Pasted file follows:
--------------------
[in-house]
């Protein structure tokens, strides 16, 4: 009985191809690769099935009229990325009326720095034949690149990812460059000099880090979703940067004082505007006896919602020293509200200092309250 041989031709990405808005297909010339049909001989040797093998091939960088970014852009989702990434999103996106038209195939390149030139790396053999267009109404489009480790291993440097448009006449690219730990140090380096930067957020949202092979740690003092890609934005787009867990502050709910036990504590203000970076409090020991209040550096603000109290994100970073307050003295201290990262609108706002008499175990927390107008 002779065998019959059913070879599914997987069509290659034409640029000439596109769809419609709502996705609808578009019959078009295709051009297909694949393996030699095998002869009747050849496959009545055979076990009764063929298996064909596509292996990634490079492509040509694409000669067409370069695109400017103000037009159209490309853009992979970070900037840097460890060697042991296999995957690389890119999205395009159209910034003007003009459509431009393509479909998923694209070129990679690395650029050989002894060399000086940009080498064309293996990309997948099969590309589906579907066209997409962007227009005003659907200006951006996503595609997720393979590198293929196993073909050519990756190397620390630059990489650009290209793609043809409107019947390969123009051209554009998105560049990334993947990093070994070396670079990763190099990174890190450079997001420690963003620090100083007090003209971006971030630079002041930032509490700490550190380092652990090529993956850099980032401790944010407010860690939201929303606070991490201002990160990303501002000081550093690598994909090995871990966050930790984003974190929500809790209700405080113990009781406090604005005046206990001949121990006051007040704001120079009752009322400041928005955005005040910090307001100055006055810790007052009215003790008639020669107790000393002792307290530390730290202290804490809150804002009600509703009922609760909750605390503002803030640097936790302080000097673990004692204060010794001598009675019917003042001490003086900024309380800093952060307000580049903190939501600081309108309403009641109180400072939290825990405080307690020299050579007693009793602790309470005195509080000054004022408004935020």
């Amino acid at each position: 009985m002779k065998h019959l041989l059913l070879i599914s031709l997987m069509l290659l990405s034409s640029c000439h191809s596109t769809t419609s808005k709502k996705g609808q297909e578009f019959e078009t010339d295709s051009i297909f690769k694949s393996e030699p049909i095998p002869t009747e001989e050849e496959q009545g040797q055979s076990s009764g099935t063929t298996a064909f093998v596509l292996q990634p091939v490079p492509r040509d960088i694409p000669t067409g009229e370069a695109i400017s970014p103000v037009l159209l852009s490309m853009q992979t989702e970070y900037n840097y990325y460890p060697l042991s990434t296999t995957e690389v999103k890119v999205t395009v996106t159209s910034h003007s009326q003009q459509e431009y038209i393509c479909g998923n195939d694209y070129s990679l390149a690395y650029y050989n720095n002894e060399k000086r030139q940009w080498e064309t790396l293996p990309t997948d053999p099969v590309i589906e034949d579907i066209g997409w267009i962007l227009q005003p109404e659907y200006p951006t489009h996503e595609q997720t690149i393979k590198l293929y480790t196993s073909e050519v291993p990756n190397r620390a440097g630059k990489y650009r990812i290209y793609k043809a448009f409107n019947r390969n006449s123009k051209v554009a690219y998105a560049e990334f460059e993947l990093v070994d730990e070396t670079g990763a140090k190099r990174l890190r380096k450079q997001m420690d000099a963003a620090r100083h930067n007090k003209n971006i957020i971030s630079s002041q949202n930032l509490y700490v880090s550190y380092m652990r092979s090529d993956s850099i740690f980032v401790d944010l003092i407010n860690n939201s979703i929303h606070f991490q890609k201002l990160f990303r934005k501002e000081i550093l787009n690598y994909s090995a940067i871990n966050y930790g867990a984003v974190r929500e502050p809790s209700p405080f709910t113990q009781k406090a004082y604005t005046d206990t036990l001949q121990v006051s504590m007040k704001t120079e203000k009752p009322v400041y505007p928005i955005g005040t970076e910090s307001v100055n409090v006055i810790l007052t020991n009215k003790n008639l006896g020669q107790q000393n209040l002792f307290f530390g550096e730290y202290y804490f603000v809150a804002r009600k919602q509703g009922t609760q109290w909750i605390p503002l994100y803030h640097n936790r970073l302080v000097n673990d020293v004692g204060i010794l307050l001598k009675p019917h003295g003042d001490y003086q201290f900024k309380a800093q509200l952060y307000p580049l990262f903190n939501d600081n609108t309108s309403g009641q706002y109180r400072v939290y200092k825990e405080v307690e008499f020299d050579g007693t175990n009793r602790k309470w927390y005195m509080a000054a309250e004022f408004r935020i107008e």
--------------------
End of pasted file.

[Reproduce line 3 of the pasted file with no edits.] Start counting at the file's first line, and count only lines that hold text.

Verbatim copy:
């Amino acid at each position: 009985m002779k065998h019959l041989l059913l070879i599914s031709l997987m069509l290659l990405s034409s640029c000439h191809s596109t769809t419609s808005k709502k996705g609808q297909e578009f019959e078009t010339d295709s051009i297909f690769k694949s393996e030699p049909i095998p002869t009747e001989e050849e496959q009545g040797q055979s076990s009764g099935t063929t298996a064909f093998v596509l292996q990634p091939v490079p492509r040509d960088i694409p000669t067409g009229e370069a695109i400017s970014p103000v037009l159209l852009s490309m853009q992979t989702e970070y900037n840097y990325y460890p060697l042991s990434t296999t995957e690389v999103k890119v999205t395009v996106t159209s910034h003007s009326q003009q459509e431009y038209i393509c479909g998923n195939d694209y070129s990679l390149a690395y650029y050989n720095n002894e060399k000086r030139q940009w080498e064309t790396l293996p990309t997948d053999p099969v590309i589906e034949d579907i066209g997409w267009i962007l227009q005003p109404e659907y200006p951006t489009h996503e595609q997720t690149i393979k590198l293929y480790t196993s073909e050519v291993p990756n190397r620390a440097g630059k990489y650009r990812i290209y793609k043809a448009f409107n019947r390969n006449s123009k051209v554009a690219y998105a560049e990334f460059e993947l990093v070994d730990e070396t670079g990763a140090k190099r990174l890190r380096k450079q997001m420690d000099a963003a620090r100083h930067n007090k003209n971006i957020i971030s630079s002041q949202n930032l509490y700490v880090s550190y380092m652990r092979s090529d993956s850099i740690f980032v401790d944010l003092i407010n860690n939201s979703i929303h606070f991490q890609k201002l990160f990303r934005k501002e000081i550093l787009n690598y994909s090995a940067i871990n966050y930790g867990a984003v974190r929500e502050p809790s209700p405080f709910t113990q009781k406090a004082y604005t005046d206990t036990l001949q121990v006051s504590m007040k704001t120079e203000k009752p009322v400041y505007p928005i955005g005040t970076e910090s307001v100055n409090v006055i810790l007052t020991n009215k003790n008639l006896g020669q107790q000393n209040l002792f307290f530390g550096e730290y202290y804490f603000v809150a804002r009600k919602q509703g009922t609760q109290w909750i605390p503002l994100y803030h640097n936790r970073l302080v000097n673990d020293v004692g204060i010794l307050l001598k009675p019917h003295g003042d001490y003086q201290f900024k309380a800093q509200l952060y307000p580049l990262f903190n939501d600081n609108t309108s309403g009641q706002y109180r400072v939290y200092k825990e405080v307690e008499f020299d050579g007693t175990n009793r602790k309470w927390y005195m509080a000054a309250e004022f408004r935020i107008e």